The guided-missile destroyer’s freedom of navigation operation, or FONOP, was the latest move in the Navy’s continuing assertion that the waters increasingly claimed by Beijing are international and open to transit.
Tuesday’s trip also was meant to challenge “restriction on innocent passage” imposed by Vietnam and Taiwan in the sea.
“All interactions with foreign military forces were consistent with international norms and did not impact the operation,” according to a 7th Fleet statement. “Unlawful and sweeping maritime claims in the South China Sea pose a serious threat to the freedom of the seas, including the freedoms of navigation and overflight, free trade and unimpeded commerce, and freedom of economic opportunity for South China Sea littoral nations.”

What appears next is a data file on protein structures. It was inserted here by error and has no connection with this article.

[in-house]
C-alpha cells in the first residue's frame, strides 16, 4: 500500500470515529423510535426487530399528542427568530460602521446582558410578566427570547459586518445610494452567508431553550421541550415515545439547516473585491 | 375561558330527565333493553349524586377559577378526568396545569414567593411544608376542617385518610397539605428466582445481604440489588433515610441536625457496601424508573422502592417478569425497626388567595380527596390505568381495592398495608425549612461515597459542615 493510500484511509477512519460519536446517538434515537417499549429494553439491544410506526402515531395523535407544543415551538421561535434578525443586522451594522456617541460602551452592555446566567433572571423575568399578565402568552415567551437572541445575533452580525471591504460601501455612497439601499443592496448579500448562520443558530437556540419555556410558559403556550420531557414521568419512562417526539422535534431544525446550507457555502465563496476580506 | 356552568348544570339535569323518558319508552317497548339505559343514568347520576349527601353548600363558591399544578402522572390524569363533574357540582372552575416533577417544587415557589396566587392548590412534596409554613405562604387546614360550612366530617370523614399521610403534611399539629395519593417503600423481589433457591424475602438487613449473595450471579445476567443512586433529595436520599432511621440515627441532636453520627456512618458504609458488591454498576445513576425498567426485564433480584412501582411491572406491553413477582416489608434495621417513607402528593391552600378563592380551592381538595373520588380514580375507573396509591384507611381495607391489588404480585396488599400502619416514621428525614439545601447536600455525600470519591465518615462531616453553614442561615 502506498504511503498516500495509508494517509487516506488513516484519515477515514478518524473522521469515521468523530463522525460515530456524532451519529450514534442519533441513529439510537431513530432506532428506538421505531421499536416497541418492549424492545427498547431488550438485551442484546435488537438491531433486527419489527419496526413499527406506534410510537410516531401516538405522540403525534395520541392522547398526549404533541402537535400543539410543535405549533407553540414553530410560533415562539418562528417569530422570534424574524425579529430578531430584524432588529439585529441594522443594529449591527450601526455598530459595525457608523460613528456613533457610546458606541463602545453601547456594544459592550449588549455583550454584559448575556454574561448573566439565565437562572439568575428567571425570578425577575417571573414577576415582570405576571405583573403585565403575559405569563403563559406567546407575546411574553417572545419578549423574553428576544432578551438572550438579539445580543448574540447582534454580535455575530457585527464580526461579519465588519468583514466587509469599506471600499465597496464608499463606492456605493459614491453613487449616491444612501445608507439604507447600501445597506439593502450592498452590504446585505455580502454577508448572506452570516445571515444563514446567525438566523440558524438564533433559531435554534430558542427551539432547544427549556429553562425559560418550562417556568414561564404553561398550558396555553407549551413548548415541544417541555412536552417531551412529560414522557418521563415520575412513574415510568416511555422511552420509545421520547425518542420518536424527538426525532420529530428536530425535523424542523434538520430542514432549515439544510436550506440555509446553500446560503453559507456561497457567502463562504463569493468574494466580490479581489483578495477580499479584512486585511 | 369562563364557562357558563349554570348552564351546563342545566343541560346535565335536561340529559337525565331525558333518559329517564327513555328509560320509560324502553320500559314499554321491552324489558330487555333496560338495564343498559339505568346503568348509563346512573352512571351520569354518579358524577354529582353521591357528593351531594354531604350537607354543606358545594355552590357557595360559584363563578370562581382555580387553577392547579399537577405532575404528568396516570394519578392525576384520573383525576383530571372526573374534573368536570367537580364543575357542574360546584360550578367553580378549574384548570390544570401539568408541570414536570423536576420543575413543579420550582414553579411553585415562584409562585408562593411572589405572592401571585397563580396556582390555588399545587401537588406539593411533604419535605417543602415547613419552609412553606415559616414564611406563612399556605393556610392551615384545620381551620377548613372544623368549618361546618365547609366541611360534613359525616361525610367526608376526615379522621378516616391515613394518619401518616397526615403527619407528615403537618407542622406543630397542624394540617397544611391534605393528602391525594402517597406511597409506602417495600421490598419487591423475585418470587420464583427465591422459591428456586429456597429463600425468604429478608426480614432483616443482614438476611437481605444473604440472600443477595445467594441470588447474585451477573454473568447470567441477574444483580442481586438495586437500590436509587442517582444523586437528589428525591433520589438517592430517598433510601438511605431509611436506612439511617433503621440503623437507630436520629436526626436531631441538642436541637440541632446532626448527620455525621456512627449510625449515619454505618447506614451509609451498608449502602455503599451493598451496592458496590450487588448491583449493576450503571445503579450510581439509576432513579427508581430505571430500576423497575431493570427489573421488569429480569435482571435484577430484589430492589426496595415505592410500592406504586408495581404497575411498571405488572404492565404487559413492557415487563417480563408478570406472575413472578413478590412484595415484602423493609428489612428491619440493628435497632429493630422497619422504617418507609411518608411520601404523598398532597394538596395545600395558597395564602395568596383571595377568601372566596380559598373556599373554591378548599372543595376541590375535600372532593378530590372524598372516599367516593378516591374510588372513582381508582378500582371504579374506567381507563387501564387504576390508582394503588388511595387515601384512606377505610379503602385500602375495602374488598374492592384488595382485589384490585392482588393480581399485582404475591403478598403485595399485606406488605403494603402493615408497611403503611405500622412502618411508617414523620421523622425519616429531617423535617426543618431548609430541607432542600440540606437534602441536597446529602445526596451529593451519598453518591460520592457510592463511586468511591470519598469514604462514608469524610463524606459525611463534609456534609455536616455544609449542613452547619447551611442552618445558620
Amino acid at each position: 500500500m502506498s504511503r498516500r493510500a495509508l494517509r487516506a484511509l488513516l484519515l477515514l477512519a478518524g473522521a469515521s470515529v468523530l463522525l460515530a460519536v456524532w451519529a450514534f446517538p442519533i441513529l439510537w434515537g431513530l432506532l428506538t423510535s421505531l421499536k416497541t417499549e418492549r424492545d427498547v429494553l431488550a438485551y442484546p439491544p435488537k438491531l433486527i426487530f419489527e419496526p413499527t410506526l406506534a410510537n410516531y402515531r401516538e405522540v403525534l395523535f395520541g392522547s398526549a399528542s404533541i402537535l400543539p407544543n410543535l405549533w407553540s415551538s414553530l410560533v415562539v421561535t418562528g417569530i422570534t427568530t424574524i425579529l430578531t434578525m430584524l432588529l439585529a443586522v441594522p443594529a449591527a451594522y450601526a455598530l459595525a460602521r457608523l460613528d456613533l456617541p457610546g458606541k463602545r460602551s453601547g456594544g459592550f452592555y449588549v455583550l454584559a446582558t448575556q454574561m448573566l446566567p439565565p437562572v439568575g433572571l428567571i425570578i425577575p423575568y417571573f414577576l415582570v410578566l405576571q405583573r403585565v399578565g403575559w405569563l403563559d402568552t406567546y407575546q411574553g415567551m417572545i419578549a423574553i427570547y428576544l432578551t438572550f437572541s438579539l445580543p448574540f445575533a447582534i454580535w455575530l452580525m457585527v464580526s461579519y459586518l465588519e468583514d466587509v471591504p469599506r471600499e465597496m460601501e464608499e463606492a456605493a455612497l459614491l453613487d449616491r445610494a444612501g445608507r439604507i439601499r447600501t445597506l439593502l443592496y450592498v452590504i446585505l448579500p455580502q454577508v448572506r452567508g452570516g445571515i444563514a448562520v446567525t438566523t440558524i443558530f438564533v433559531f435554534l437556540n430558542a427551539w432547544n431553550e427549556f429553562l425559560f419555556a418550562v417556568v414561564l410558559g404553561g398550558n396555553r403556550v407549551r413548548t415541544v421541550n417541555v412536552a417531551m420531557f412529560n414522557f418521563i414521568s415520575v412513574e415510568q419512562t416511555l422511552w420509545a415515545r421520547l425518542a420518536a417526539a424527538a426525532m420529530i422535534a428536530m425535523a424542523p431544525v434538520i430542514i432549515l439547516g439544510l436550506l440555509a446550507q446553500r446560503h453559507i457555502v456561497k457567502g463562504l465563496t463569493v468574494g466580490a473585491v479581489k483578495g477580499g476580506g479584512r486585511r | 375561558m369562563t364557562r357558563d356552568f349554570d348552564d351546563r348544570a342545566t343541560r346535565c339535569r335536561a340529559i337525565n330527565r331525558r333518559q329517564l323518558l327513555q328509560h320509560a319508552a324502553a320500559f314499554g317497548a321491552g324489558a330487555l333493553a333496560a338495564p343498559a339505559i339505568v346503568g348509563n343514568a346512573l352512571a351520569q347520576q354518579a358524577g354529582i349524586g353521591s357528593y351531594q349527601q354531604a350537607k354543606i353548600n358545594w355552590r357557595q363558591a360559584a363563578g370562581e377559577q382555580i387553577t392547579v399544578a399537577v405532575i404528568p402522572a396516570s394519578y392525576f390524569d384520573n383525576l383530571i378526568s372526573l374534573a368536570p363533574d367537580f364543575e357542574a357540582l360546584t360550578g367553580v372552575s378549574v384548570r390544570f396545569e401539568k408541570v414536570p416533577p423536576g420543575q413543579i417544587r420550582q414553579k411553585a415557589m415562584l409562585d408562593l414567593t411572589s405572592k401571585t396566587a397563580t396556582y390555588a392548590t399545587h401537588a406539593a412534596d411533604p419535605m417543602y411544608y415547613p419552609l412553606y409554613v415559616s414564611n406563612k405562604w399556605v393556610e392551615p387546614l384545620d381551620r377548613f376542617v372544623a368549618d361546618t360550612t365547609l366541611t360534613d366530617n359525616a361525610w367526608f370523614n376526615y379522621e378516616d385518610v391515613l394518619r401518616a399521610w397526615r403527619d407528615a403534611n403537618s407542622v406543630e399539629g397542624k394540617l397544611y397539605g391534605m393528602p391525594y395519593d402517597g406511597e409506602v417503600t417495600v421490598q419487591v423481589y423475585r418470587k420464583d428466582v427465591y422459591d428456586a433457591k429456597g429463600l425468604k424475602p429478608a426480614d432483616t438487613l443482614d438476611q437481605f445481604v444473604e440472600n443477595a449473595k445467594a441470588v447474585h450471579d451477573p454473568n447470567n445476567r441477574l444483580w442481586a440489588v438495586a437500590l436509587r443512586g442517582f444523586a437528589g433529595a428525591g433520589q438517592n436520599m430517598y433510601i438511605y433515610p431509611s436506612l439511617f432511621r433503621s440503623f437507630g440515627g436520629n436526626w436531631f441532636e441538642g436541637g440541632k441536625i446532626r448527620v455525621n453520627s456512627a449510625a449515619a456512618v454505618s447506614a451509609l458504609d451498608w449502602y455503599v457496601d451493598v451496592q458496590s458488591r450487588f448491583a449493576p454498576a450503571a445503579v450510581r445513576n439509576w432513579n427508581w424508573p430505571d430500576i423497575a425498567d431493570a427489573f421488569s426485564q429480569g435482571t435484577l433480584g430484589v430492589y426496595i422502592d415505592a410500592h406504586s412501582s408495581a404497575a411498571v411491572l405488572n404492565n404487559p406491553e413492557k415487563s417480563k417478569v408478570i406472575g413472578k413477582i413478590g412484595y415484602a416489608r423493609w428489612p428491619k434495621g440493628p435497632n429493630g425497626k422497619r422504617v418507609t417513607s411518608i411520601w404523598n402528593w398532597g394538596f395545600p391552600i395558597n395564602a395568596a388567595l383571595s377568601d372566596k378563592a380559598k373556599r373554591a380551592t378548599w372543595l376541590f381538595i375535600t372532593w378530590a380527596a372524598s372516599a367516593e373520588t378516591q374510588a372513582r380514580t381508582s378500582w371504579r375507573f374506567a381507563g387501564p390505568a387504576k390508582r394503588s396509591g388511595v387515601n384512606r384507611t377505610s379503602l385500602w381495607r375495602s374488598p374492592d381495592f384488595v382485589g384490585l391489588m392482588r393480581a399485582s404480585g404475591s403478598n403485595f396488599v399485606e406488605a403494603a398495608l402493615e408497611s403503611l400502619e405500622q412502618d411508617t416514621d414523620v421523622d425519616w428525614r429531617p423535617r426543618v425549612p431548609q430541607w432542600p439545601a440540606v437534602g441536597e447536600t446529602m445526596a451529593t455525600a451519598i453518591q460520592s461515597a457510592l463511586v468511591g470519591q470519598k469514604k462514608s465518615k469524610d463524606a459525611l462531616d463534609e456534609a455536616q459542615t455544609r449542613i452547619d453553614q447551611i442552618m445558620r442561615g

The Spratly Islands are claimed in full or in part by China, Vietnam, Taiwan, Malaysia, Brunei and the Philippines, but China, Vietnam and Taiwan required advanced notice or permission before ships can pass through nearby waters, a mandate that runs counter to international law, according to 7th Fleet.
“By engaging in innocent passage without giving prior notification to or asking permission from any of the claimants, the United States challenged the unlawful restrictions,” the command said.
It’s been a busy few FONOP months for John S. McCain, which steamed into the Sea of Japan in November to challenge similar excessive maritime claims by Russia.
In that instance, the Russian Defense Ministry said a destroyer warned the U.S. warship to leave the area and threatened to ram the ship, a characterization of events that 7th Fleet denied at the time.
Geoff is a senior staff reporter for Military Times, focusing on the Navy. He covered Iraq and Afghanistan extensively and was most recently a reporter at the Chicago Tribune. He welcomes any and all kinds of tips at email@example.com.